Automotive marketers are sending magazine publishers a strong, clear message: Give us more - a whole lot more - than just a page of print advertising.
Car companies spent about $1.84 billion to advertise in U.S. magazines last year - down 13.3 percent from 2005, according to TNS Media Intelligence. Several major automakers say their magazine ad budgets will be flat at best this year.
But even without the promise of substantially higher spending, automakers are demanding that publishers do more to link print advertising with promotional events, online and broadcast campaigns and even cell phone marketing. The types and complexity of such programs are growing. Some examples:
- Last year, Ford division and Hachette Filipacchi Media U.S. created a nine-month initiative aimed at promoting the Fusion sedan to women. The campaign inspired the magazine company to create an event marketing unit. Some marketers who turn to the unit may never buy a print ad, says the executive who heads the new group.
- Toyota Division is creating customized advertising in Complex magazine, which appeals to young urban men. Each boldly graphic ad for the Toyota Yaris appears just once in the magazine. That's an about-face from traditional mass media campaigns that rely on repetition of images and tag lines.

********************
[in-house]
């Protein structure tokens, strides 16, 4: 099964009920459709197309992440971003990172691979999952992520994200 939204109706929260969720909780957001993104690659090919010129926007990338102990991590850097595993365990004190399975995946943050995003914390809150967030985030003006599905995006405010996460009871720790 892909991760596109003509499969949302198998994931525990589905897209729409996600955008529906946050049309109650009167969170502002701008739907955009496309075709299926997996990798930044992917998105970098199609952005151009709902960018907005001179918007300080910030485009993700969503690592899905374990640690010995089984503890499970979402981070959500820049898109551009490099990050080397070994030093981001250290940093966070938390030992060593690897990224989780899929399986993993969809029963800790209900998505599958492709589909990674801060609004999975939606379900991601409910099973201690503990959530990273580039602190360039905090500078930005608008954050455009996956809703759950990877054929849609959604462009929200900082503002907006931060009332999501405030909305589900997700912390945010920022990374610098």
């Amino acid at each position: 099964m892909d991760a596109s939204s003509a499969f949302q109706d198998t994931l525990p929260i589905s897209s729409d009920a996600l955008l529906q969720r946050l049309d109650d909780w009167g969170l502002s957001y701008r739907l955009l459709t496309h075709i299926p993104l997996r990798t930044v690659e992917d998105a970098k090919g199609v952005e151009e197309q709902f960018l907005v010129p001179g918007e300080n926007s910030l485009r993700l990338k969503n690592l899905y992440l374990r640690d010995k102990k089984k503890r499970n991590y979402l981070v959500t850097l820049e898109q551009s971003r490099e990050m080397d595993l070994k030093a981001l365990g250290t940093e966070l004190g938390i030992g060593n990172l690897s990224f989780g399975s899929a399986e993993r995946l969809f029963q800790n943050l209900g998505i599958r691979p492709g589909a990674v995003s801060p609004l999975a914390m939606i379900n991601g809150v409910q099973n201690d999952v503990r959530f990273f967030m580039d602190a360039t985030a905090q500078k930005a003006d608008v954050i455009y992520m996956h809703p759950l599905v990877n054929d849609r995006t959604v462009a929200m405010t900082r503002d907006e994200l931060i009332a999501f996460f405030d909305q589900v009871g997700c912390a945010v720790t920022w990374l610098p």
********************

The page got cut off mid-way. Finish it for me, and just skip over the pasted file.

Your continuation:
- Last month, Lexus sponsored an environment-themed edition of The Week magazine. But the issue never landed in mailboxes. In keeping with its eco-friendly message, the magazine was published entirely online.
'Connect with customers'
"We are partnering more with those print magazines that are offering to connect with customers in relevant and unique ways," says Lexus media manager Andrea Lim. She handles media planning and buying for Toyota's luxury brand.
Lexus is spending less on magazine advertising this year than last year, Lim says, declining to provide figures. But the brand is spending more on online magazine programs, she says.
"If you think of the ways consumers today want to receive information, you have to become more portable," Lim told Automotive News. "People still like paper and looking at the beautiful content. But we want messages to be seen and to be relevant where people want to get them."
Lexus approached The Week last year about the environmental promotion. It sought a marketing tie-in to Earth Day to promote its hybrid vehicles, including the RX 400h SUV, GS 450h sedan and LS 600h L sedan that is due in July.
The magazine's Web site, theweekmagazine.com, directed visitors to Lexus' site, lexus.com. It included an "EcoFact Map" that detailed global efforts to aid the environment, accompanied by a Lexus ad.
Sierra and swimsuits
Automotive marketers say they want the magazines in which they advertise to create ways for consumers to interact with their brands.
GMC and Time Inc. created a promotion for the GMC Sierra pickup that included print, online and live venues. It included a six-page 3-D advertising section in this year's Sports Illustrated swimsuit issue, which had a distribution of 4.5 million copies.